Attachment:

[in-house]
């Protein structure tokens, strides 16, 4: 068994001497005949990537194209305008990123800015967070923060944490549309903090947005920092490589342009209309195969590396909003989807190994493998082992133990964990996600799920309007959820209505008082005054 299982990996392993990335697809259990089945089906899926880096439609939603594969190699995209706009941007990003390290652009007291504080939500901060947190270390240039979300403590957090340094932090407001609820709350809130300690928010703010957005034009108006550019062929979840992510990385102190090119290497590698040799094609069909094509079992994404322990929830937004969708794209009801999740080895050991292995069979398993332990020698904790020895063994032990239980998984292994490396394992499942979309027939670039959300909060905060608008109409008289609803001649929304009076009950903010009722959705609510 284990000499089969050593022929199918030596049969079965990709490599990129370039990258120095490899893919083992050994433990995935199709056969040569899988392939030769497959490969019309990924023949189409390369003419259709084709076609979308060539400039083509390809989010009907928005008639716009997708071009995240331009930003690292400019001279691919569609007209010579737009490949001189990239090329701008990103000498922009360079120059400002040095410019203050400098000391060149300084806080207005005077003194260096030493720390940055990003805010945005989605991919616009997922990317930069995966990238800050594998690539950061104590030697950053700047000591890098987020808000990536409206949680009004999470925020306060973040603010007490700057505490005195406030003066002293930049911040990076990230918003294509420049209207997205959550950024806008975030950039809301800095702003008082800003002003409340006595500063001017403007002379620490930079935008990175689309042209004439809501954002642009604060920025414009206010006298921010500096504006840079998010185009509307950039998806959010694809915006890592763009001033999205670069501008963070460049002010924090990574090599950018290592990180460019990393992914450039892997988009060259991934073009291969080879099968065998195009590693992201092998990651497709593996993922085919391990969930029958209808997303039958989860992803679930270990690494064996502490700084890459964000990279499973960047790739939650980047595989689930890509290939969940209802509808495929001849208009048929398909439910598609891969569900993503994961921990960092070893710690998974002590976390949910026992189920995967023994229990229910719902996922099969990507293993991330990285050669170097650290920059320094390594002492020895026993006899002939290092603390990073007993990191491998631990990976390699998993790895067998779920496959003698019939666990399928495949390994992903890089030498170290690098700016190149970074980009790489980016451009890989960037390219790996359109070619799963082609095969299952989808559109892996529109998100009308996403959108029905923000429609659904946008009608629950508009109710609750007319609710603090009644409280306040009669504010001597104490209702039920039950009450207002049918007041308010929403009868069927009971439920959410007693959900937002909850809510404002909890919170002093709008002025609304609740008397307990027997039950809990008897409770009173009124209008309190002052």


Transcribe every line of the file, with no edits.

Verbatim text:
[in-house]
């Protein structure tokens, strides 16, 4: 068994001497005949990537194209305008990123800015967070923060944490549309903090947005920092490589342009209309195969590396909003989807190994493998082992133990964990996600799920309007959820209505008082005054 299982990996392993990335697809259990089945089906899926880096439609939603594969190699995209706009941007990003390290652009007291504080939500901060947190270390240039979300403590957090340094932090407001609820709350809130300690928010703010957005034009108006550019062929979840992510990385102190090119290497590698040799094609069909094509079992994404322990929830937004969708794209009801999740080895050991292995069979398993332990020698904790020895063994032990239980998984292994490396394992499942979309027939670039959300909060905060608008109409008289609803001649929304009076009950903010009722959705609510 284990000499089969050593022929199918030596049969079965990709490599990129370039990258120095490899893919083992050994433990995935199709056969040569899988392939030769497959490969019309990924023949189409390369003419259709084709076609979308060539400039083509390809989010009907928005008639716009997708071009995240331009930003690292400019001279691919569609007209010579737009490949001189990239090329701008990103000498922009360079120059400002040095410019203050400098000391060149300084806080207005005077003194260096030493720390940055990003805010945005989605991919616009997922990317930069995966990238800050594998690539950061104590030697950053700047000591890098987020808000990536409206949680009004999470925020306060973040603010007490700057505490005195406030003066002293930049911040990076990230918003294509420049209207997205959550950024806008975030950039809301800095702003008082800003002003409340006595500063001017403007002379620490930079935008990175689309042209004439809501954002642009604060920025414009206010006298921010500096504006840079998010185009509307950039998806959010694809915006890592763009001033999205670069501008963070460049002010924090990574090599950018290592990180460019990393992914450039892997988009060259991934073009291969080879099968065998195009590693992201092998990651497709593996993922085919391990969930029958209808997303039958989860992803679930270990690494064996502490700084890459964000990279499973960047790739939650980047595989689930890509290939969940209802509808495929001849208009048929398909439910598609891969569900993503994961921990960092070893710690998974002590976390949910026992189920995967023994229990229910719902996922099969990507293993991330990285050669170097650290920059320094390594002492020895026993006899002939290092603390990073007993990191491998631990990976390699998993790895067998779920496959003698019939666990399928495949390994992903890089030498170290690098700016190149970074980009790489980016451009890989960037390219790996359109070619799963082609095969299952989808559109892996529109998100009308996403959108029905923000429609659904946008009608629950508009109710609750007319609710603090009644409280306040009669504010001597104490209702039920039950009450207002049918007041308010929403009868069927009971439920959410007693959900937002909850809510404002909890919170002093709008002025609304609740008397307990027997039950809990008897409770009173009124209008309190002052």